The case was sent back to the trial court and a new trial was ordered on damages. In October 2017, the trial court ruled that a four factor test would be used to determine what is the article of manufacture for the purposes of damages under 35 USC 289. The four factors are:

  1. The scope of the design claimed in the plaintiff’s patent, including the drawing and written description;
  2. The relative prominence of the design within the product as a whole;
  3. Whether the design is conceptually distinct from the product as a whole; and
  4. The physical relationship between the patented design and the rest of the product, including whether the design pertains to a component that a user or seller can physically separate from the product as a whole, and whether the design is embodied in a component that is manufactured separately from the rest of the product, or if the component can be sold separately.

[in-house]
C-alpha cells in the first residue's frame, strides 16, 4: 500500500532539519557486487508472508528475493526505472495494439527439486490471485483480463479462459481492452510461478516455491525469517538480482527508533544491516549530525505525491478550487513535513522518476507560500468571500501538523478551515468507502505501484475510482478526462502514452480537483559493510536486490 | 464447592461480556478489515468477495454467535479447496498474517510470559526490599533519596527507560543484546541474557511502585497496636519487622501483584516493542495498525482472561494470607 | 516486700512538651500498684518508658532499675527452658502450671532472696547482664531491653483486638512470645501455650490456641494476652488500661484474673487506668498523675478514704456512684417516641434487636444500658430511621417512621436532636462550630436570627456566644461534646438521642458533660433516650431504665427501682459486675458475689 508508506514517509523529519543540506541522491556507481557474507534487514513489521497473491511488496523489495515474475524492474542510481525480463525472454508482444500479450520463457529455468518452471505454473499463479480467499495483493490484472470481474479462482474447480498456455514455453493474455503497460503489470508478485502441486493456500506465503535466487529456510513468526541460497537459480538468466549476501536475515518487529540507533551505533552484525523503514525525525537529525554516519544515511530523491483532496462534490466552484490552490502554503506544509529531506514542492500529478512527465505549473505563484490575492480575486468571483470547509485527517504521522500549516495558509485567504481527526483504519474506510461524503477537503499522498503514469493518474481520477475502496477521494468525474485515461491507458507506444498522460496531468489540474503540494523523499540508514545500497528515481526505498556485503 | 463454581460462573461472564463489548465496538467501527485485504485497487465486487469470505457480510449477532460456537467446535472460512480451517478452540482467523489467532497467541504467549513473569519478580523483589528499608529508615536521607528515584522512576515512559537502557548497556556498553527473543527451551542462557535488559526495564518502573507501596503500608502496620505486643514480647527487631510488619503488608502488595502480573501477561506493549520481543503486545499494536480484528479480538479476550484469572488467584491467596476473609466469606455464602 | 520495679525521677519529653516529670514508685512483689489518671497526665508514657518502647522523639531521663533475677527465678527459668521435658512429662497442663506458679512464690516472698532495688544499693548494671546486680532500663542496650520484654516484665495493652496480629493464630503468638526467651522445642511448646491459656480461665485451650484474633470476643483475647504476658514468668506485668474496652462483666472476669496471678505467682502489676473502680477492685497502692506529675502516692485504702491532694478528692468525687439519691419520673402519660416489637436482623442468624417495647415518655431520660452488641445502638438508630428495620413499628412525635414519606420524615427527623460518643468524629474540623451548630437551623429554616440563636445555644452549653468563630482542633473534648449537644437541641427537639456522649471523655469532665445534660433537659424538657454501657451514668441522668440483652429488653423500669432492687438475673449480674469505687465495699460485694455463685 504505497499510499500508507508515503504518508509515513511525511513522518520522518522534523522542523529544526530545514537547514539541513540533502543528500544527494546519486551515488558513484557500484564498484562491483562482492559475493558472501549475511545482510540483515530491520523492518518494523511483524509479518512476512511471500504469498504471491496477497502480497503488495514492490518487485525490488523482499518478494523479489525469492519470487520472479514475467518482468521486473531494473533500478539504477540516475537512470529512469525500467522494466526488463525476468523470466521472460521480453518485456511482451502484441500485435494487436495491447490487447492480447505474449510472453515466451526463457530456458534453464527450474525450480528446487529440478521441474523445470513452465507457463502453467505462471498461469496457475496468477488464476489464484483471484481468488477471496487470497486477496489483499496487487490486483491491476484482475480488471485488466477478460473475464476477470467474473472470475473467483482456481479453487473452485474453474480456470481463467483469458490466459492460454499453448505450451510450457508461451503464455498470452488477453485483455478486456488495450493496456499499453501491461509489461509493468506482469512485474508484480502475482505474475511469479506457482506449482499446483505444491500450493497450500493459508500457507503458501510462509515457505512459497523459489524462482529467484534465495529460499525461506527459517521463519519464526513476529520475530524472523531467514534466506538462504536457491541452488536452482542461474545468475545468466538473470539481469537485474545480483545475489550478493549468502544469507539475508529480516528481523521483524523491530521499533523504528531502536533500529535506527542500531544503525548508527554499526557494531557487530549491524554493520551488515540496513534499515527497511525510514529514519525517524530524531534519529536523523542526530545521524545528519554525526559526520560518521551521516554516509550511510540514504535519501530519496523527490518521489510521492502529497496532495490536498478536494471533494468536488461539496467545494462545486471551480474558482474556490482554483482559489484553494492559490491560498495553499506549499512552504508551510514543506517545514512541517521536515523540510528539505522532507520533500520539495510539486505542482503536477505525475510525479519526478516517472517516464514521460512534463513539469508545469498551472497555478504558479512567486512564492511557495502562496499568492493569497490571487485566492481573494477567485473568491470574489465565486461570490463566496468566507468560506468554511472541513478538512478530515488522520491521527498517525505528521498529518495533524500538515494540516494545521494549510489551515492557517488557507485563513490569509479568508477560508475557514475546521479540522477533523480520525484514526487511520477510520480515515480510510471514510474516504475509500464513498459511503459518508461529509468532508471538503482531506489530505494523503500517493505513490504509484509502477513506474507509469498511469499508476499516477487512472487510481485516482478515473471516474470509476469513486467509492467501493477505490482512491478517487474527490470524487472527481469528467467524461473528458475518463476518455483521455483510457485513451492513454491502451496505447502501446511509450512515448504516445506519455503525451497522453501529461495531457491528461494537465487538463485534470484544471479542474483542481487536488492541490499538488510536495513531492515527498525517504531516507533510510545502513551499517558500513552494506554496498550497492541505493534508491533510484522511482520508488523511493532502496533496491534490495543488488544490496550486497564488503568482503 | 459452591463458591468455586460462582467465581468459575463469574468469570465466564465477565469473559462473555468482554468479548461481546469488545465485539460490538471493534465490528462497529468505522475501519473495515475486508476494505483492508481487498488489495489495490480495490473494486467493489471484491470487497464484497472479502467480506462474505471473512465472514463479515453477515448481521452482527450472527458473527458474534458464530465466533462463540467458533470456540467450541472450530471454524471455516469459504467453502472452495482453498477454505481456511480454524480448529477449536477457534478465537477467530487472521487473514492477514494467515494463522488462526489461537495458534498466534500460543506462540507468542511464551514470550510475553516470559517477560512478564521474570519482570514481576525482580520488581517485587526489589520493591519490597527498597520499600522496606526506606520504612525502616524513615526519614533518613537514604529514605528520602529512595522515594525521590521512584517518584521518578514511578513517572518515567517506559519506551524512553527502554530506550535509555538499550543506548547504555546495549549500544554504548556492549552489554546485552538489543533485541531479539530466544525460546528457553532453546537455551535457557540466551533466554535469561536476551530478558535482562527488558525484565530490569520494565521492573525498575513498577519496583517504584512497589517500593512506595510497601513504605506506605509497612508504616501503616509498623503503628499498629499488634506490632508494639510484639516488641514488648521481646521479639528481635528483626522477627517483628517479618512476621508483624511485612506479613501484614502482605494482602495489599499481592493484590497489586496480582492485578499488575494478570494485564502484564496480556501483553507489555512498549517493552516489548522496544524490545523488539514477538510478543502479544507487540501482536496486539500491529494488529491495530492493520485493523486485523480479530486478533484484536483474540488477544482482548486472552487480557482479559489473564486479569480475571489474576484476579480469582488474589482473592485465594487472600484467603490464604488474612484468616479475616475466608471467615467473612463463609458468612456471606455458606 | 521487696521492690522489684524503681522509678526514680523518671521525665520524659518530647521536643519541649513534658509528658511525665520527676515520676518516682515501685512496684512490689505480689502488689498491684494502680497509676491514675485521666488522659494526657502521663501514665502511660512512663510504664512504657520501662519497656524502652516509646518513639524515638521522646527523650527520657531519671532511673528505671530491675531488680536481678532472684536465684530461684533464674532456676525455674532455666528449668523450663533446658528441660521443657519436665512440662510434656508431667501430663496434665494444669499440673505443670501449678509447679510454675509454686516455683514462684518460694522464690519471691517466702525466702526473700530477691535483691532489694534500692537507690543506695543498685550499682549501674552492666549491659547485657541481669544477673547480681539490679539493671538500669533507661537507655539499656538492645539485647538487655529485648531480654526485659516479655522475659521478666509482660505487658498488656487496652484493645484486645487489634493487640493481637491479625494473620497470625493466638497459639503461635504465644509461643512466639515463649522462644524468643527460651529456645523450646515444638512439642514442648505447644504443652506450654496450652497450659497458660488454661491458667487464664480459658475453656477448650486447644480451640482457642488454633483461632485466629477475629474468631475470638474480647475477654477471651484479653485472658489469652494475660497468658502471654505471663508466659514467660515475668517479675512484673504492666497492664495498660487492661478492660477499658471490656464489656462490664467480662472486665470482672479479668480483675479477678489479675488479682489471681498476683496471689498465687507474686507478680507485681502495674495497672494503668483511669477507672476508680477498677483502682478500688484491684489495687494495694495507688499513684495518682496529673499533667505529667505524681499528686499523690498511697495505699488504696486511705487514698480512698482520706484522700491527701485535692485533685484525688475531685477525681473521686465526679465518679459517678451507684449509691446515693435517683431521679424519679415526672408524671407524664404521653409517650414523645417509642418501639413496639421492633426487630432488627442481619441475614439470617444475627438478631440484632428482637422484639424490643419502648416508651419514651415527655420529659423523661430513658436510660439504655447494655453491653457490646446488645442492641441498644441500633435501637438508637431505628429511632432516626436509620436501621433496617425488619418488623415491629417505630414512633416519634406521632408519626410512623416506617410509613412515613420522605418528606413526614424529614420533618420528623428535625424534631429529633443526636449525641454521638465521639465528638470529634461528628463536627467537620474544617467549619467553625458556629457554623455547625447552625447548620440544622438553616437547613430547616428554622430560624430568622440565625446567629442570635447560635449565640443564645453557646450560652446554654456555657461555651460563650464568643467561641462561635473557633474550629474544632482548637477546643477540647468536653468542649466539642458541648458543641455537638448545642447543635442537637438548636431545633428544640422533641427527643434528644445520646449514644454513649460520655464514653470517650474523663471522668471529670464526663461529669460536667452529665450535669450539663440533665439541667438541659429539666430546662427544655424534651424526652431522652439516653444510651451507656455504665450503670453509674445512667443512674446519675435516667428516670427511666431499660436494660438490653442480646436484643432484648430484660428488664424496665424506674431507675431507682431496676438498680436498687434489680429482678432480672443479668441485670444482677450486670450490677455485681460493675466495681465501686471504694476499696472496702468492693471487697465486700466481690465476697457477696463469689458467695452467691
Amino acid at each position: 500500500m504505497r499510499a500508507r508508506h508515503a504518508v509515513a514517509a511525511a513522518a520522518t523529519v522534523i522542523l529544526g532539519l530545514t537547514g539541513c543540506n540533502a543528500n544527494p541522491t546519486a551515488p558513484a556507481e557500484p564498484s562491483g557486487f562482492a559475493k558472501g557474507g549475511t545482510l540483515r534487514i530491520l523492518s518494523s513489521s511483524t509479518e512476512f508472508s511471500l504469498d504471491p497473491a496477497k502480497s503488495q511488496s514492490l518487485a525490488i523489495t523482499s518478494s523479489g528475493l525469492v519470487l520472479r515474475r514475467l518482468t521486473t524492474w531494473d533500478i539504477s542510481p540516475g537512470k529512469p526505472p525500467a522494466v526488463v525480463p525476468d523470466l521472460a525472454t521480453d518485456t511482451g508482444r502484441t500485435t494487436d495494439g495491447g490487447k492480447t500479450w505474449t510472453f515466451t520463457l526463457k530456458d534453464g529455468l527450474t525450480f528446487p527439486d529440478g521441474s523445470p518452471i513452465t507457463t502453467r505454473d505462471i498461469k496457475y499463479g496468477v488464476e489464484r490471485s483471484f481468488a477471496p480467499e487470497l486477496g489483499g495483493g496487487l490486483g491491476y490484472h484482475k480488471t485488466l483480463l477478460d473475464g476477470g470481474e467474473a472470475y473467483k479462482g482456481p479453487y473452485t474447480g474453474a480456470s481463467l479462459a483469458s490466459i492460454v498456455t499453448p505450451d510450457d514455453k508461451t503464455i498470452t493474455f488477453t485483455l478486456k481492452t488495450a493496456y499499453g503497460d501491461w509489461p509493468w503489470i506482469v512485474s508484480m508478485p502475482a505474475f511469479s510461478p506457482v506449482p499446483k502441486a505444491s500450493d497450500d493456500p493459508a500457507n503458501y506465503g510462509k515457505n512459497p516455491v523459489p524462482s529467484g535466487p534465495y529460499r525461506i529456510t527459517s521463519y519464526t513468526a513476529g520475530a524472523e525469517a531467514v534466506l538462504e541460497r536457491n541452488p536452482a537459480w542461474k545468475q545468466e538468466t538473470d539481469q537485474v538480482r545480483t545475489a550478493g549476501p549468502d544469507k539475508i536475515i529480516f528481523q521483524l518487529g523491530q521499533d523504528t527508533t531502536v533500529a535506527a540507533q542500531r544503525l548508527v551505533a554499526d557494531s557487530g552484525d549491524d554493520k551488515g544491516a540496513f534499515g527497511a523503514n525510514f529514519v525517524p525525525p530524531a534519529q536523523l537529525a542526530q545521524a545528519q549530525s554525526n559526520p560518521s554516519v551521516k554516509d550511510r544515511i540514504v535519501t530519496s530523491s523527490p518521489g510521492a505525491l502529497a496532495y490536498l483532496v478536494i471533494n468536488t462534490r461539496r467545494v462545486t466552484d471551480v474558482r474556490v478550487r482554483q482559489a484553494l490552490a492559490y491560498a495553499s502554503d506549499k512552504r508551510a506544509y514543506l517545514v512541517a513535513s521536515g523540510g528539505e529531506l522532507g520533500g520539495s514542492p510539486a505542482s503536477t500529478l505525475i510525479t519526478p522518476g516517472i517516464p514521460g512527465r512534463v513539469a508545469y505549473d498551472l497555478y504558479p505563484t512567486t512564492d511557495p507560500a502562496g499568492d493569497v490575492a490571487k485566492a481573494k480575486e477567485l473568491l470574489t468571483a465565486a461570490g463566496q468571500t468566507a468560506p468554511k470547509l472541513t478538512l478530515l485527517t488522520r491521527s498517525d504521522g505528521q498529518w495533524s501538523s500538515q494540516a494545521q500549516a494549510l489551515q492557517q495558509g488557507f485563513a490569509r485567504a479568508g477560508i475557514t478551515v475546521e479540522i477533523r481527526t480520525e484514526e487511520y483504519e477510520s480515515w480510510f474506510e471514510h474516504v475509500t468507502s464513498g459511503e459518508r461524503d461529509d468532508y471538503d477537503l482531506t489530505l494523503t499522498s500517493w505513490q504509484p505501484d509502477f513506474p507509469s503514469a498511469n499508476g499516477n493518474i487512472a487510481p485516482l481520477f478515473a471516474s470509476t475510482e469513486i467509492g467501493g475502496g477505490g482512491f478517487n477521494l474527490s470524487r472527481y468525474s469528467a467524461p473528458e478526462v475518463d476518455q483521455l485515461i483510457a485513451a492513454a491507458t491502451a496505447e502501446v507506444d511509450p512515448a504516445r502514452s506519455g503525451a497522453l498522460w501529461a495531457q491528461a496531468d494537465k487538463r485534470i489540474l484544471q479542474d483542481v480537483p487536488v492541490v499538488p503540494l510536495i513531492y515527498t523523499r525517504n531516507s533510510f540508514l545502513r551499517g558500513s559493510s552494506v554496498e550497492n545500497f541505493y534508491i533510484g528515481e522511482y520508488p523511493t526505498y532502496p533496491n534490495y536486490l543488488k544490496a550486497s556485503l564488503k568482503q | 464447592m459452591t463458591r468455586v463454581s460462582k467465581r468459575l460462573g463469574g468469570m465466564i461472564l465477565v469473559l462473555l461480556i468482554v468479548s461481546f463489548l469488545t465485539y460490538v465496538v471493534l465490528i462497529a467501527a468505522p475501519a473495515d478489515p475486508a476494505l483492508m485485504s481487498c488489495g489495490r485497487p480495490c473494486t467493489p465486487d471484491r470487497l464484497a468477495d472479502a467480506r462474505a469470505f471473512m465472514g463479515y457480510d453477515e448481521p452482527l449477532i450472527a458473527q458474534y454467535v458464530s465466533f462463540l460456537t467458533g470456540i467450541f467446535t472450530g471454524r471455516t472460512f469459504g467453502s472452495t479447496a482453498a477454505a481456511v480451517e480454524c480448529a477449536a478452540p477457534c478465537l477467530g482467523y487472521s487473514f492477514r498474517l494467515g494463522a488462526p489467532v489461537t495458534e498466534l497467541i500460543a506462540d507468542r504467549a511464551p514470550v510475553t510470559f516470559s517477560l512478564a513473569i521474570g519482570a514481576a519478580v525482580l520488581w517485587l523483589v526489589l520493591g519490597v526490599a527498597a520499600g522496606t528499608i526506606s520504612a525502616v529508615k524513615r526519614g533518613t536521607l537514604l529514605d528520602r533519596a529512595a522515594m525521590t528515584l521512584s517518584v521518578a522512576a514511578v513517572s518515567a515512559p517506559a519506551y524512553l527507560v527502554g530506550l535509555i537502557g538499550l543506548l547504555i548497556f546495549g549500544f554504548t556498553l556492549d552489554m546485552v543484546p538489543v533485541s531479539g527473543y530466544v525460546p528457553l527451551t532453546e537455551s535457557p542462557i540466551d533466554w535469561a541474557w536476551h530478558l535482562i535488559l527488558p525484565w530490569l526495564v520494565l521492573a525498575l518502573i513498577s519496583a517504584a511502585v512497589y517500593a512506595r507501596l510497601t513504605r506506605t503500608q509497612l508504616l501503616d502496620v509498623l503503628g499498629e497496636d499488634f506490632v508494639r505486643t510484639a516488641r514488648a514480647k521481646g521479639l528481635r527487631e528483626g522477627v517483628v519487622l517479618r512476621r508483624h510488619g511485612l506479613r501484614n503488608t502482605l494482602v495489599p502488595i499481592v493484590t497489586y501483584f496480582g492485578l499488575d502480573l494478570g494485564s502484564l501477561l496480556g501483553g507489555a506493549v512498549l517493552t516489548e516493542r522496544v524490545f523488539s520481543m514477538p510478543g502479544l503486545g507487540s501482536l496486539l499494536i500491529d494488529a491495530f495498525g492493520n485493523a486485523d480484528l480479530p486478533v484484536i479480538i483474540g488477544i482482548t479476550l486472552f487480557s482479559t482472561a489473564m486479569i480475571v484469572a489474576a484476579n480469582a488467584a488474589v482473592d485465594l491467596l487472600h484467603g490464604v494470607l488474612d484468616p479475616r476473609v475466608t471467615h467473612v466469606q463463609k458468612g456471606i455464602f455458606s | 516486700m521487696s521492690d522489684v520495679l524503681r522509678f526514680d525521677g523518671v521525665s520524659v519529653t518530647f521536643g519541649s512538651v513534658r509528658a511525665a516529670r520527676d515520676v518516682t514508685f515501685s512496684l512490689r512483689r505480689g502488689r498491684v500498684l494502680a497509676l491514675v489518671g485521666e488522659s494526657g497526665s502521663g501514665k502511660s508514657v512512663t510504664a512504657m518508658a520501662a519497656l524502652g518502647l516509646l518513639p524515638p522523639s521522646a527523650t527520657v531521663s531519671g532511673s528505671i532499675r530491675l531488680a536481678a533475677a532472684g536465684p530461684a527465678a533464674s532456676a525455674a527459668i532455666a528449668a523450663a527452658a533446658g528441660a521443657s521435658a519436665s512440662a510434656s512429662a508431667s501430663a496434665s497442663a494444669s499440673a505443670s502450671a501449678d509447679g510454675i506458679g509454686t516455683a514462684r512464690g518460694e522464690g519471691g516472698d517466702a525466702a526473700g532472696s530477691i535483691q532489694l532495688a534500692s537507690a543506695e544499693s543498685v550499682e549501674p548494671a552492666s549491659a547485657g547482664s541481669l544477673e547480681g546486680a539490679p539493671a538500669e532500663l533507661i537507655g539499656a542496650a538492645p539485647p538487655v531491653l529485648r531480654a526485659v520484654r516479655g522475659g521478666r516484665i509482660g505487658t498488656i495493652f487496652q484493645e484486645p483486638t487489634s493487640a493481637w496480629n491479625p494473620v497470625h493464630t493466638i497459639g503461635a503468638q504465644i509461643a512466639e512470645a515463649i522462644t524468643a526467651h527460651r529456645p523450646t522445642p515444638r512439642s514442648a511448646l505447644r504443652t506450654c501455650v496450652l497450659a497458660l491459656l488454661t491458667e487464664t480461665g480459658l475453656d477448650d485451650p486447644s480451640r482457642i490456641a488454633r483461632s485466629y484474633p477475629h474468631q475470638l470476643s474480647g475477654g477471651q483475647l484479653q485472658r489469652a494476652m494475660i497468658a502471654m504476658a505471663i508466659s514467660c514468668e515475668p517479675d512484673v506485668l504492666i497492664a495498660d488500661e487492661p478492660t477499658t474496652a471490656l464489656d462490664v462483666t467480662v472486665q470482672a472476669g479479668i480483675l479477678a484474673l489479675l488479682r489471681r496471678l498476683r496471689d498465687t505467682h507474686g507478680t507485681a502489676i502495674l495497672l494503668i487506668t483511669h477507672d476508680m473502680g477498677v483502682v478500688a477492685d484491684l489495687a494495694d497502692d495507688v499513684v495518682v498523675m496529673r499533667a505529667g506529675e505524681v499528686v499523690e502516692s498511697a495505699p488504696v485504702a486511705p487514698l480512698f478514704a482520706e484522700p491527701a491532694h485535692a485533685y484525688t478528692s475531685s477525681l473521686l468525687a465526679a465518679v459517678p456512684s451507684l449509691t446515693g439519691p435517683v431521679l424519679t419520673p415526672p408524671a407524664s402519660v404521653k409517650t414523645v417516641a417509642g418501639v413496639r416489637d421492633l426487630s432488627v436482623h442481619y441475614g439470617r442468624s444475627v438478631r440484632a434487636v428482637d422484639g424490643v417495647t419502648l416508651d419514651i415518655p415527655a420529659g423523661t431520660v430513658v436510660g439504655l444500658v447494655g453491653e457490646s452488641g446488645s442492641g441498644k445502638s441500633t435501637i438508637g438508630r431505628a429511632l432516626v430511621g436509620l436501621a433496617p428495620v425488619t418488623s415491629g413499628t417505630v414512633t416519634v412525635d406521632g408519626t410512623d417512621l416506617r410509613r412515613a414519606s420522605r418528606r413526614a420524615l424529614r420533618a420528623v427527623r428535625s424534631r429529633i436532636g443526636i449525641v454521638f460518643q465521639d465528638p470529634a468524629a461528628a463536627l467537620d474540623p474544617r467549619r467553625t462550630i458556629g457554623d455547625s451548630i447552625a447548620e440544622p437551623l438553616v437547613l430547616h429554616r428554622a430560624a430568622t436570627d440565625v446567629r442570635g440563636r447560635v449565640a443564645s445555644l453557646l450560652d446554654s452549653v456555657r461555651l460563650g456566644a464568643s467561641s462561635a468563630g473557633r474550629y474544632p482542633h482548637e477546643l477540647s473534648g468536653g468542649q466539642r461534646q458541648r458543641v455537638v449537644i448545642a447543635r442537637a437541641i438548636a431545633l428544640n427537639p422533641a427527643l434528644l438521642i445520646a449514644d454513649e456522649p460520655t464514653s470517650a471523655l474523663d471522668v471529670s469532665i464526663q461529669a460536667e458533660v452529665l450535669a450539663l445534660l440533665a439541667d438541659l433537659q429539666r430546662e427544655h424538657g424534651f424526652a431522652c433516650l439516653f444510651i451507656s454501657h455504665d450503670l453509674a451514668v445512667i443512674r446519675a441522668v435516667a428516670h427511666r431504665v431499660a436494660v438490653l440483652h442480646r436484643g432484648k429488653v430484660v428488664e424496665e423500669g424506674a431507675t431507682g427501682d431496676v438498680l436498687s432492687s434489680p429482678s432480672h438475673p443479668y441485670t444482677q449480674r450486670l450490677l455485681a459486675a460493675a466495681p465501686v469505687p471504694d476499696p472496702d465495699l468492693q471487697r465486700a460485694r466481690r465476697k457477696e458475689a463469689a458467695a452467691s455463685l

Under this test, it is possible that a jury could conclude that the article of manufacture is the entire Samsung phone and not just a component of it. If so, the result could be largely the same as before the Supreme Court decision.

Both Apple and Samsung at certain times in the case supported the four factor test. This means that each saw or sees a way to win under the test. If a jury determines the article is the whole infringing phone, Apple is a winner. If a jury determines the article is less than the whole phone, Samsung may succeed in reducing the damages awarded.